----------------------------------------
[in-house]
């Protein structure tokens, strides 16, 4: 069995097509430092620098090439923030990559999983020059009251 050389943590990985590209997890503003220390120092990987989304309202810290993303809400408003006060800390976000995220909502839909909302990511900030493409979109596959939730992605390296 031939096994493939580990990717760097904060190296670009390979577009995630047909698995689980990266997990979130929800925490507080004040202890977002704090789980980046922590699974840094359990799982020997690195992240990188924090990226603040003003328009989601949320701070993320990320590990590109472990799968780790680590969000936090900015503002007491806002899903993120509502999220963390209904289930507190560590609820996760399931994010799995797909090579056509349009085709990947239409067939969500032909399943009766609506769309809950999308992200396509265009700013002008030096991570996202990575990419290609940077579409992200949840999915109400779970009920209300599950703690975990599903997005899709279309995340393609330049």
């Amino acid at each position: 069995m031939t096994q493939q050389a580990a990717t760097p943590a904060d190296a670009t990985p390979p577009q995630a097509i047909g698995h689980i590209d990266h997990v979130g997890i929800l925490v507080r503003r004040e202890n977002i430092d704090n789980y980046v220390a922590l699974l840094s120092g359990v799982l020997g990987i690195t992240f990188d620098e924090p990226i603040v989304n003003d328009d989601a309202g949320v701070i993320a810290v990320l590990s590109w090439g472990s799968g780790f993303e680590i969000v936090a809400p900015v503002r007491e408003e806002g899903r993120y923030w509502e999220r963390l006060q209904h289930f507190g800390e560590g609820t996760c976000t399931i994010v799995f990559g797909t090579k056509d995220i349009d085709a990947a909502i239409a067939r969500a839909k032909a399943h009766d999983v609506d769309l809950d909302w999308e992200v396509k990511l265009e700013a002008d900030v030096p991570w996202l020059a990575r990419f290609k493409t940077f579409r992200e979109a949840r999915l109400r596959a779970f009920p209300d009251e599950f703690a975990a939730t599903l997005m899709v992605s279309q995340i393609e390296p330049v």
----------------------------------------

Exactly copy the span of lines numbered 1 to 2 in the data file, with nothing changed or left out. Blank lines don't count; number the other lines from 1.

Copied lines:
[in-house]
């Protein structure tokens, strides 16, 4: 069995097509430092620098090439923030990559999983020059009251 050389943590990985590209997890503003220390120092990987989304309202810290993303809400408003006060800390976000995220909502839909909302990511900030493409979109596959939730992605390296 031939096994493939580990990717760097904060190296670009390979577009995630047909698995689980990266997990979130929800925490507080004040202890977002704090789980980046922590699974840094359990799982020997690195992240990188924090990226603040003003328009989601949320701070993320990320590990590109472990799968780790680590969000936090900015503002007491806002899903993120509502999220963390209904289930507190560590609820996760399931994010799995797909090579056509349009085709990947239409067939969500032909399943009766609506769309809950999308992200396509265009700013002008030096991570996202990575990419290609940077579409992200949840999915109400779970009920209300599950703690975990599903997005899709279309995340393609330049």